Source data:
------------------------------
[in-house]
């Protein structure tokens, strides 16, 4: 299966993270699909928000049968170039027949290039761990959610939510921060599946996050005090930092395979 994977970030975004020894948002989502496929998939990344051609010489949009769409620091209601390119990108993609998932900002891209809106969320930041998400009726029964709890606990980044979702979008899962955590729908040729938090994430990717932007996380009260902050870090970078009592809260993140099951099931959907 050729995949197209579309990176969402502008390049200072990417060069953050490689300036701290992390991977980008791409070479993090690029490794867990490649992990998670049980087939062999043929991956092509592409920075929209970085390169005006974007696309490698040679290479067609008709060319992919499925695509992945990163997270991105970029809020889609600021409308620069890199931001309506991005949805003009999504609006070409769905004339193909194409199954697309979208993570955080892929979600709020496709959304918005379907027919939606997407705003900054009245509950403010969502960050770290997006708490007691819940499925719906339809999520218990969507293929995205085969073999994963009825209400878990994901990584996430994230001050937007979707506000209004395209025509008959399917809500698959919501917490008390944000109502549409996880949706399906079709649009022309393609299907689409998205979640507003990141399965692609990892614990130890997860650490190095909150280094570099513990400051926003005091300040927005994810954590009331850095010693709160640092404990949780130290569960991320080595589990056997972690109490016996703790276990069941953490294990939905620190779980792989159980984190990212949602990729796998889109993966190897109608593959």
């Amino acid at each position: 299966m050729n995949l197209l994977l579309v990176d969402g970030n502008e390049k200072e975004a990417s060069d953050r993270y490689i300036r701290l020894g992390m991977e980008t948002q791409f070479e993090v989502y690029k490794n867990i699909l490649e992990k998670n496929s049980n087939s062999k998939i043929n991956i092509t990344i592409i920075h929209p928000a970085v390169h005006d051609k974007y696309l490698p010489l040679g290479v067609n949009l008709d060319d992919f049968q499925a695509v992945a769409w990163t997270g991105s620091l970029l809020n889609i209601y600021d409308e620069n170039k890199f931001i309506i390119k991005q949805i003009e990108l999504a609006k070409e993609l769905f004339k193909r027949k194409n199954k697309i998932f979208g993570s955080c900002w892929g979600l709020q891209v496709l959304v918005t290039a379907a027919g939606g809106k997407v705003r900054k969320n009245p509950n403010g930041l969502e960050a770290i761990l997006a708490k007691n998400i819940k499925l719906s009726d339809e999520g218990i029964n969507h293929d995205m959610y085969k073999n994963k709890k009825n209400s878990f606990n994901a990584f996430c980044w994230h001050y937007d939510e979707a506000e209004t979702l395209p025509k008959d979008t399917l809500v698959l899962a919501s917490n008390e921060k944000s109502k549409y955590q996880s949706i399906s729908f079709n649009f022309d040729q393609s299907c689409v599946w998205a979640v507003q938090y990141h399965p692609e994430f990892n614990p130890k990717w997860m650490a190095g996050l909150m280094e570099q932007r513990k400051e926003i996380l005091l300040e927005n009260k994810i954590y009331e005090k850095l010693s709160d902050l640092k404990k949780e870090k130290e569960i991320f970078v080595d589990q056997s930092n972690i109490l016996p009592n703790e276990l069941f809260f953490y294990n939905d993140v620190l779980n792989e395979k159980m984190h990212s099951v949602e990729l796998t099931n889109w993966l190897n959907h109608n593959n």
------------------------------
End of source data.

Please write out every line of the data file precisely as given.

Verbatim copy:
[in-house]
């Protein structure tokens, strides 16, 4: 299966993270699909928000049968170039027949290039761990959610939510921060599946996050005090930092395979 994977970030975004020894948002989502496929998939990344051609010489949009769409620091209601390119990108993609998932900002891209809106969320930041998400009726029964709890606990980044979702979008899962955590729908040729938090994430990717932007996380009260902050870090970078009592809260993140099951099931959907 050729995949197209579309990176969402502008390049200072990417060069953050490689300036701290992390991977980008791409070479993090690029490794867990490649992990998670049980087939062999043929991956092509592409920075929209970085390169005006974007696309490698040679290479067609008709060319992919499925695509992945990163997270991105970029809020889609600021409308620069890199931001309506991005949805003009999504609006070409769905004339193909194409199954697309979208993570955080892929979600709020496709959304918005379907027919939606997407705003900054009245509950403010969502960050770290997006708490007691819940499925719906339809999520218990969507293929995205085969073999994963009825209400878990994901990584996430994230001050937007979707506000209004395209025509008959399917809500698959919501917490008390944000109502549409996880949706399906079709649009022309393609299907689409998205979640507003990141399965692609990892614990130890997860650490190095909150280094570099513990400051926003005091300040927005994810954590009331850095010693709160640092404990949780130290569960991320080595589990056997972690109490016996703790276990069941953490294990939905620190779980792989159980984190990212949602990729796998889109993966190897109608593959």
């Amino acid at each position: 299966m050729n995949l197209l994977l579309v990176d969402g970030n502008e390049k200072e975004a990417s060069d953050r993270y490689i300036r701290l020894g992390m991977e980008t948002q791409f070479e993090v989502y690029k490794n867990i699909l490649e992990k998670n496929s049980n087939s062999k998939i043929n991956i092509t990344i592409i920075h929209p928000a970085v390169h005006d051609k974007y696309l490698p010489l040679g290479v067609n949009l008709d060319d992919f049968q499925a695509v992945a769409w990163t997270g991105s620091l970029l809020n889609i209601y600021d409308e620069n170039k890199f931001i309506i390119k991005q949805i003009e990108l999504a609006k070409e993609l769905f004339k193909r027949k194409n199954k697309i998932f979208g993570s955080c900002w892929g979600l709020q891209v496709l959304v918005t290039a379907a027919g939606g809106k997407v705003r900054k969320n009245p509950n403010g930041l969502e960050a770290i761990l997006a708490k007691n998400i819940k499925l719906s009726d339809e999520g218990i029964n969507h293929d995205m959610y085969k073999n994963k709890k009825n209400s878990f606990n994901a990584f996430c980044w994230h001050y937007d939510e979707a506000e209004t979702l395209p025509k008959d979008t399917l809500v698959l899962a919501s917490n008390e921060k944000s109502k549409y955590q996880s949706i399906s729908f079709n649009f022309d040729q393609s299907c689409v599946w998205a979640v507003q938090y990141h399965p692609e994430f990892n614990p130890k990717w997860m650490a190095g996050l909150m280094e570099q932007r513990k400051e926003i996380l005091l300040e927005n009260k994810i954590y009331e005090k850095l010693s709160d902050l640092k404990k949780e870090k130290e569960i991320f970078v080595d589990q056997s930092n972690i109490l016996p009592n703790e276990l069941f809260f953490y294990n939905d993140v620190l779980n792989e395979k159980m984190h990212s099951v949602e990729l796998t099931n889109w993966l190897n959907h109608n593959n």